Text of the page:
While many private schools throughout the territory seem to have done a good job with distance learning, the general consensus is still that in-person learning is preferable and schools have returned to it as soon as possible.
At the Virgin Islands Montessori School and Peter Gruber International Academy, head of school Michael Bornn said he believes many students have suffered some learning loss because of the abrupt switch to virtual learning last spring.
The school has not made any formal assessment, but anecdotal evidence – such as current class averages compared with their immediate predecessors’ averages – suggests that students fell behind academically because of the shift.
“It’s a matter of how much,” Bornn said.
His concern over learning loss goes far beyond his own students.
“We have a serious learning deficiency going on in this world” which predates the pandemic, he said. The challenges to students who don’t have ready access to online education “is going to exacerbate the gap between the haves and the have-nots. … There’s going to be generations to pay for this.”
In a separate interview, Dee Brown, president of the Community Foundation of the Virgin Islands, made a similar observation.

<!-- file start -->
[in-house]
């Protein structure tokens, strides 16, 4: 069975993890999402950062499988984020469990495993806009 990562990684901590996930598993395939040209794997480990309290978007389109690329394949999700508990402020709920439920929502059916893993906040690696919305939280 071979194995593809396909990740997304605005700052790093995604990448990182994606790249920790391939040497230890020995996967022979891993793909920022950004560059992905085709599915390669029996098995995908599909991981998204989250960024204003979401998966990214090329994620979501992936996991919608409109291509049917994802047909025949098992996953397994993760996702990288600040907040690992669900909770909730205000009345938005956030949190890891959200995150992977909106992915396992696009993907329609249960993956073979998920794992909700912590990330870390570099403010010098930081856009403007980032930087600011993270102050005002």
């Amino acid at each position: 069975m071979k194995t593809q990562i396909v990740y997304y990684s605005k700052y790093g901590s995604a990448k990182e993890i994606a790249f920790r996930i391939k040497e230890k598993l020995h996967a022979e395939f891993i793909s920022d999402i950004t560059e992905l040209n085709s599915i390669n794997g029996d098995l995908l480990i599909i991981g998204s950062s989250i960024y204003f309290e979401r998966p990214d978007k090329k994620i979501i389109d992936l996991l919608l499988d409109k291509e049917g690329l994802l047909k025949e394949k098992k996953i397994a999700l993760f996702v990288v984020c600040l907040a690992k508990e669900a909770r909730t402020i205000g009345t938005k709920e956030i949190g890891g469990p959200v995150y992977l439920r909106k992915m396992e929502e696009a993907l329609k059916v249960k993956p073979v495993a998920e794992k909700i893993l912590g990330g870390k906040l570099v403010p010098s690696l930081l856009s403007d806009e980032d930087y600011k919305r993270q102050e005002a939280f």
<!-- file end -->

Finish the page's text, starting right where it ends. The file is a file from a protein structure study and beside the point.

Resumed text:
Before the pandemic, the ability to access the internet and use it as a learning tool was a matter of “enhancement,” she said. “Now it’s critical.”
The situation has highlighted the inequity that already existed over access to the internet and the ability to gather knowledge through virtual schooling, Brown added. It’s especially telling in a small community like the Virgin Islands, which has limited physical facilities like museums and libraries and relies heavily on the internet as an information source.
Many of CFVI’s initiatives focus on education in general and on early childhood learning in particular. Among its affiliations is a partnership with a national nonprofit called Campaign for Grade Level Reading, which in the past few months has focused its attention on learning loss.
“Slowing, stopping and reversing the pandemic precipitated learning loss is an urgent priority that will take years to accomplish,” Campaign says on its website.
There seems little if any disagreement that the first step in tackling the problem is to minimize it.
For that reason, educators locally and across the country have concentrated on ensuring students have ready access to virtual learning, are training teachers in implementation and providing as much extra help as possible to students having academic trouble. They also are moving to reopen traditional classrooms as soon as possible.